BRFSS is an annual self-report questionnaire covering chronic disease, preventative services, and health behavior collecting data from all 50 states and US territories [18,19,20]. BRFSS is telephone-based and reaches respondents using random digit dialing for landlines and cellphones [18,19,20]. Each state employs complex sampling to account for underrepresented populations [18,19,20]. The questionnaire consists of a national core component with various health-related measures and demographics, as well as optional modules such as the cognitive decline module which varies state-by-state [18,19,20]. This study uses pooled BRFSS data from 2015 to 2020 for demographic, behavioral, and cognitive decline variables. If a state administered the cognitive decline module more than once over the six-year period, each iteration was included in the sample. In total, 52 states and territories are represented in the final data set. Only Guam is not present in the sample as the territory has not administered the module over our study period.

Subjective cognitive decline measure and coding

Five of the six-item SCD questions were used (4 5-category ordinal; 1 binary), assessing self-reported challenges in daily life due to memory loss and growing confusion over the past twelve months. The first question of the module was excluded as this item acts as a screener for skip logic. Only those who reported SCD answered the following questions. Four questions had Always, Usually, Sometimes, Rarely, and Never responses, which were: 2) “During the past 12 months, as a result of confusion or memory loss, how often have you given up day-to-day household activities or chores you used to do, such as cooking, cleaning, taking medications, driving, or paying bills?”; 3) “As a result of confusion or memory loss, how often do you need assistance with these day-to-day activities?”; 4)“When you need help with these day-to-day activities, how often are you able to get the help that you need?”; and 5)“During the past 12 months, how often has confusion or memory loss interfered with your ability to work, volunteer, or engage in social activities outside the home?” Item 4 was coded as “Never” when item 3 was answered “Rarely” or “Never” to account for the BRFSS questionnaire skip pattern. One final binary question (yes/no) asked: “Have you or anyone else discussed your confusion or memory loss with a health care professional?”. All cognitive decline variables were recoded based on BRFSS statistical guidance [11].

Additional measures and coding

Demographic covariates were sex (Male, Female), age (45-54, 55-64, 65+), race/ethnicity (White, Black, American Indian/Alaskan Native, Asian, Native Hawaiian/Pacific Islander, Other, Multiracial, Hispanic), education (no high school degree, high school graduate, some college education, college graduate or higher), income (<$15K, $15K to <$25K, $25K to <$50K, $50K or more), employment (retired, employed, unemployed), general health (excellent/very good/good, fair/poor), drank any alcoholic beverage in the past 30 days (yes, no), and smoked at least 100 cigarettes in their lifetime (yes, no).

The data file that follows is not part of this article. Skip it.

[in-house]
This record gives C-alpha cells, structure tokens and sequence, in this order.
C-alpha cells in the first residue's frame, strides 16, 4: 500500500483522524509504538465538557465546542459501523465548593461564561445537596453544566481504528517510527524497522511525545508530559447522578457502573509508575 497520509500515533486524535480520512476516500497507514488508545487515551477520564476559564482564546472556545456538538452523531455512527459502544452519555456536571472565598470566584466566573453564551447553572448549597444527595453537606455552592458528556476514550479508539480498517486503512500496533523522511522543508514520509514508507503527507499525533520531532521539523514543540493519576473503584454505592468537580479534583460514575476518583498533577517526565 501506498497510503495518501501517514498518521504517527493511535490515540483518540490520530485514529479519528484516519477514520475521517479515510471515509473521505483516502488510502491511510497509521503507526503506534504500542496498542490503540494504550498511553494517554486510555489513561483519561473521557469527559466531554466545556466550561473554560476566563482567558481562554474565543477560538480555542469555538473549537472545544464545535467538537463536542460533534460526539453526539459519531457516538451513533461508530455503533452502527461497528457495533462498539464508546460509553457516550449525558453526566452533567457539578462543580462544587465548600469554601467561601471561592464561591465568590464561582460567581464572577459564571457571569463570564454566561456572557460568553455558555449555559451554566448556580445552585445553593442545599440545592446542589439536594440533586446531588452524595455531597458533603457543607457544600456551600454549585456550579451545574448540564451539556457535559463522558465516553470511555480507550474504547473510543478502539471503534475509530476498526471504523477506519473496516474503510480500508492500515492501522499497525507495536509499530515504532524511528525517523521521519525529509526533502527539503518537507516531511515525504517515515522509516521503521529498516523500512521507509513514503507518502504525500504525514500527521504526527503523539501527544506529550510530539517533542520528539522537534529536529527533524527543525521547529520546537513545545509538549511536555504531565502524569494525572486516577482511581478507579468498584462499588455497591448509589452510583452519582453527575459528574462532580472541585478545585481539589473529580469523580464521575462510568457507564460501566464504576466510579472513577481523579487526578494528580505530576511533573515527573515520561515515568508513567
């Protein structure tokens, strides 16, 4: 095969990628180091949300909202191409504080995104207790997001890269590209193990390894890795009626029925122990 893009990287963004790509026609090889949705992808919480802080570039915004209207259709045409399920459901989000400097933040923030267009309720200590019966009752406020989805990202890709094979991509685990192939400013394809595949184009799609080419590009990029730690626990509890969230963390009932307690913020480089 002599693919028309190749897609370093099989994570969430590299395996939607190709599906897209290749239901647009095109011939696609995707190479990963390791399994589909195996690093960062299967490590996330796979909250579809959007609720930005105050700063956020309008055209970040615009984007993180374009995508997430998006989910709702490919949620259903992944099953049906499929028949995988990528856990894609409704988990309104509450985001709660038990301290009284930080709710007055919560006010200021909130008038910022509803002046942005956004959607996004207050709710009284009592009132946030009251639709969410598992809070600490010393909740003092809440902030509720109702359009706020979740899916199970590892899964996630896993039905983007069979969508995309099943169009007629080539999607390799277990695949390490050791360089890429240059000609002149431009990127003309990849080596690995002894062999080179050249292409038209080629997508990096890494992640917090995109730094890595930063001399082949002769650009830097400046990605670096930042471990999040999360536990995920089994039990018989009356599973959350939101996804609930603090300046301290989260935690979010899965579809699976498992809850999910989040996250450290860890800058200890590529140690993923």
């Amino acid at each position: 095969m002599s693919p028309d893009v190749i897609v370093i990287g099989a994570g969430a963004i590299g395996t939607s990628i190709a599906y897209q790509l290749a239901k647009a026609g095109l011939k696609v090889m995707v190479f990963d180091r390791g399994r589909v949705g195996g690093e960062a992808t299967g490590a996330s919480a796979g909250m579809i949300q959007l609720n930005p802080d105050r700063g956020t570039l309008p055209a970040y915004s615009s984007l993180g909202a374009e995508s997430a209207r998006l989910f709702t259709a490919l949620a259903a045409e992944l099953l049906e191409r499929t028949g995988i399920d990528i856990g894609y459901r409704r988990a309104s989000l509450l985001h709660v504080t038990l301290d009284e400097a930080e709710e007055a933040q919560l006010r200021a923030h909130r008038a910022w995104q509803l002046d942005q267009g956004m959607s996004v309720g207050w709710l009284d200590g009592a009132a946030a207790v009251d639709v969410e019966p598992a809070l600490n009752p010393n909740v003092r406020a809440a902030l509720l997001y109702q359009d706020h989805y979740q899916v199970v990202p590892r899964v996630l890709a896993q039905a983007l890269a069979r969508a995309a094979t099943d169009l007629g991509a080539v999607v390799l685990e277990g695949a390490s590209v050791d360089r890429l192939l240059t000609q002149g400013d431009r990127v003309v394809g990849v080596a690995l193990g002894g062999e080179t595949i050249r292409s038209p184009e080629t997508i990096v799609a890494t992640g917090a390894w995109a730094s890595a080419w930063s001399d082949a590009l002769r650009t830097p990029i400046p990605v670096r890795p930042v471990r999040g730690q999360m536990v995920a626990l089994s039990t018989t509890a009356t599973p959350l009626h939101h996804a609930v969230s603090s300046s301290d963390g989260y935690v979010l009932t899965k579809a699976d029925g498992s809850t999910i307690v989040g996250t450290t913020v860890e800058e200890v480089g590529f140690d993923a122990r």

The yearly BRFSS Cognitive Decline data from 2015 to 2020 were combined. Final weights for analysis were recalculated based on CDC guidance to accommodate pooled survey data across multiple years and survey versions [21,22,23,24]. All analyses accounted for complex sampling. SAS version 9.4 was used for processing and descriptive statistics. Mplus version 8 was used for the latent class analyses [25]. Latent class analysis was used to predict discrete unobserved groupings (or classes) based on survey item response patterns while accounting for measurement error [26,27,28]. The relationship between the covariates and categorical latent class outcome were estimated using a logistic link (prediction model). Multinomial logistic regression estimates reflect the likelihood of being part of a particular latent class based on included covariates. To identify the optimal number of latent classes, models are iteratively run increasing the specification of class size from two to five. The optimal number of latent classes is determined through a comparison of model fit statistics and tests, including loglikelihood, Akaike Information Criteria (AIC), Bayesian Information Criteria (BIC), Entropy, Lo-Mendell-Rubin likelihood ratio test (LMR-LRT), and prevalence of latent classes, but most importantly, the conceptual division of subgroups. Entropy ≥ 0.8 indicates classes are sufficiently separated [29]. When comparing model fit statistics, a larger loglikelihood is deemed the best. Alternatively, the smallest AIC and BIC are preferred [30,31,32]. Lo-Mendell-Rubin Adjusted LRT (LMR-LRT) compares two models with differing number of class specifications. If LMR-LRT has a non-significant test result, then a model with fewer discrete latent classes would fit the data better [33]. Full information maximum likelihood was used in the assessment of latent class models and multinomial logistic regression, which provides unbiased estimates with incomplete/missing data [25]. Predictive modeling included the following covariates: sex, age, race, income, education, employment, general health, drinking behavior, and smoking behavior [25].


Descriptive characteristics